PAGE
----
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The Spokesman-Review Newspaper
Spokane, Washington  Est. May 19, 1883

Pandemic projects: Vintage TV consoles become cat condo and retro bar

By Cindy Hval For The Spokesman-Review

Contemporary flat screen TVs bear little resemblance to the models of earlier days when televisions were pieces of furniture. Today’s kids have no concept of a time when you had to get up from the sofa to change the channel, or wiggle the rabbit ears to get a clear picture.

Aleen Warren has fond memories of those bygone days.

“I love vintage things and thrifting, antique shopping,” she said. “Last year when the pandemic first struck, I really needed a project to work on.”

A couple of years ago she had seen a photo of an old TV that had been converted into a cat “condo.” She began looked for a vintage set, and in December she found one on Craigslist.

When her husband, Jerry removed the back of the 1962 RCA Victor, they discovered the original make and model tag within.

While Jerry carefully took out the television’s innards and built walls for the condo, Aleen designed the hangout for her cats, Fluffy, Sophie and Hercules.

“I wanted to create a 1960s living room,” she explained. “I made a pillow and upholstery pieces in ’60s colors.”

Warren painted and wallpapered the walls and then decorated them with a unique fur-family gallery. She created the artwork by cutting cat photos out of magazines and framing them in tiny picture frames.

The pièce de résistance? A nod to the iconic Andy Warhol soup can prints, only instead of Campbell’s soup, her son took a photo of Friskies cat food tins.

She brushed the photo with Mod Podge and hung it in a 3-inch by 3-inch frame. A fluffy, white fur rug atop a piece of foam makes a comfy resting place for kitties, and a thrift store watch face surrounded by the words “Meow Time,” denote the condo’s purpose.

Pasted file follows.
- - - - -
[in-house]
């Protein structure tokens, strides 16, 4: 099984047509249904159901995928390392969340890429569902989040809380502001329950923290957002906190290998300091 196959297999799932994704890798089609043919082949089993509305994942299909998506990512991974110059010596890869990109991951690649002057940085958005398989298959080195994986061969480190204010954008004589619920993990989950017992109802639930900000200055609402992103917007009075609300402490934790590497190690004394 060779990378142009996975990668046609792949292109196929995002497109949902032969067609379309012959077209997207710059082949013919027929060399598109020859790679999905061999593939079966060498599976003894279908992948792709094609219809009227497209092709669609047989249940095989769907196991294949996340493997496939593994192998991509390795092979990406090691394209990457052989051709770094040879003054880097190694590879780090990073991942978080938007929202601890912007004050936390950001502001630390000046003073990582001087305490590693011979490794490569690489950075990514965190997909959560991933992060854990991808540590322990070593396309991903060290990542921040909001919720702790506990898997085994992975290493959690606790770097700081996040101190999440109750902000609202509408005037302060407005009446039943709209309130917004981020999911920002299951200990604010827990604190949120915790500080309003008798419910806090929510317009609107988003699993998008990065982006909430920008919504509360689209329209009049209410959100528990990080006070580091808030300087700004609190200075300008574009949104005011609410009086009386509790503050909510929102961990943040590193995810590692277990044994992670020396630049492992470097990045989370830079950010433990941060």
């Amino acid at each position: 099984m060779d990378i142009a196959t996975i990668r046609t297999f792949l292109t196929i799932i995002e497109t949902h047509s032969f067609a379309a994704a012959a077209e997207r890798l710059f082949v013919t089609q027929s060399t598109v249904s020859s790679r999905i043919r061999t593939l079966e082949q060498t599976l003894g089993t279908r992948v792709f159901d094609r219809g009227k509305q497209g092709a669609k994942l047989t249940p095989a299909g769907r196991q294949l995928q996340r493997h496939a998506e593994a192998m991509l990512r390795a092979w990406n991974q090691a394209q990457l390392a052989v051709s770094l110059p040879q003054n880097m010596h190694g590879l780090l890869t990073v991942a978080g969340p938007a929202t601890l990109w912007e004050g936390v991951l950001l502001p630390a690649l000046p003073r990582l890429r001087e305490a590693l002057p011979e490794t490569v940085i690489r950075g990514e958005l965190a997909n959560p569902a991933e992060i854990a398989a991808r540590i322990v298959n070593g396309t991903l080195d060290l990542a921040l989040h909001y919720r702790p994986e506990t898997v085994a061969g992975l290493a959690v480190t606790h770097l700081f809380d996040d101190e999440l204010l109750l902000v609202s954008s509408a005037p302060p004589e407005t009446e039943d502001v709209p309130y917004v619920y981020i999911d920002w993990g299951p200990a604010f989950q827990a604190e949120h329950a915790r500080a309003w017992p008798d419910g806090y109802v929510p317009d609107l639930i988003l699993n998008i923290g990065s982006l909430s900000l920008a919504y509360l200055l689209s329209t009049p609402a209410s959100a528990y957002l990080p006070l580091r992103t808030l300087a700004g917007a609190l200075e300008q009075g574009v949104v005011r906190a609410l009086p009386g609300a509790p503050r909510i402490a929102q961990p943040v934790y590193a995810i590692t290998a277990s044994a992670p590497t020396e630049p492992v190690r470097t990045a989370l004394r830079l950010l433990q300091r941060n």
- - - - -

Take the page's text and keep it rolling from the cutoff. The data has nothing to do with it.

A gold rotary phone, pink memo pad, green glass ash tray, and a set of rabbit ears, adorn the top of the television.

Warren finished the project in January and said until Fluffy’s recent passing, the cat had enjoyed the comfy condo. Now, Sophie has made it her own retreat.

“I had a blast outfitting this condo and didn’t want to stop – hence my second project,” said Warren. “A friend gave me an inspiration photo from Etsy for a cool in-home retro bar using a vintage TV.”

She purchased a 1955 G.E. black and white television from a seller in Coeur d’Alene.

“I loved the knobs!” she said. “It actually worked. I didn’t have the heart to tell him I was going to gut it.”

While the cat condo captured the spirit of the 1960s, Warren wanted this project to evoke the nostalgia of late ’50s early ’60s cocktail parties her parents used to host.

“Those parties sparkled,” she said.

A sequined curtain – a thrift store find – frames the interior of her new retro bar. The curtains featured black fabric panels which she used for the back interior and top of the TV.

Warren hung a mid-century mirror she found at the Goodwill on the back wall. The mirror reflects cut glass decanters and cocktail glasses. A Williams and Sonoma leather-lined tray she found for $5, rests atop a scrap of fluffy white baby blanket.

The top of the bar features family heirlooms – her mother’s jeweled cigarette holder and her grandmother’s elegant floral lighter. A crystal ice bucket, a cocktail shaker and a martini glass completes the “Mad Men” vibe.

If that’s not enough to evoke nostalgia, Frank Sinatra crooning from a speaker hidden within the bar should do the trick.

She completed the retro bar in late February and is delighted with the results of both pandemic projects.

“The best part has been successfully creating what I intended to do,” Warren said. “I re-created the vibe and memories of my childhood.”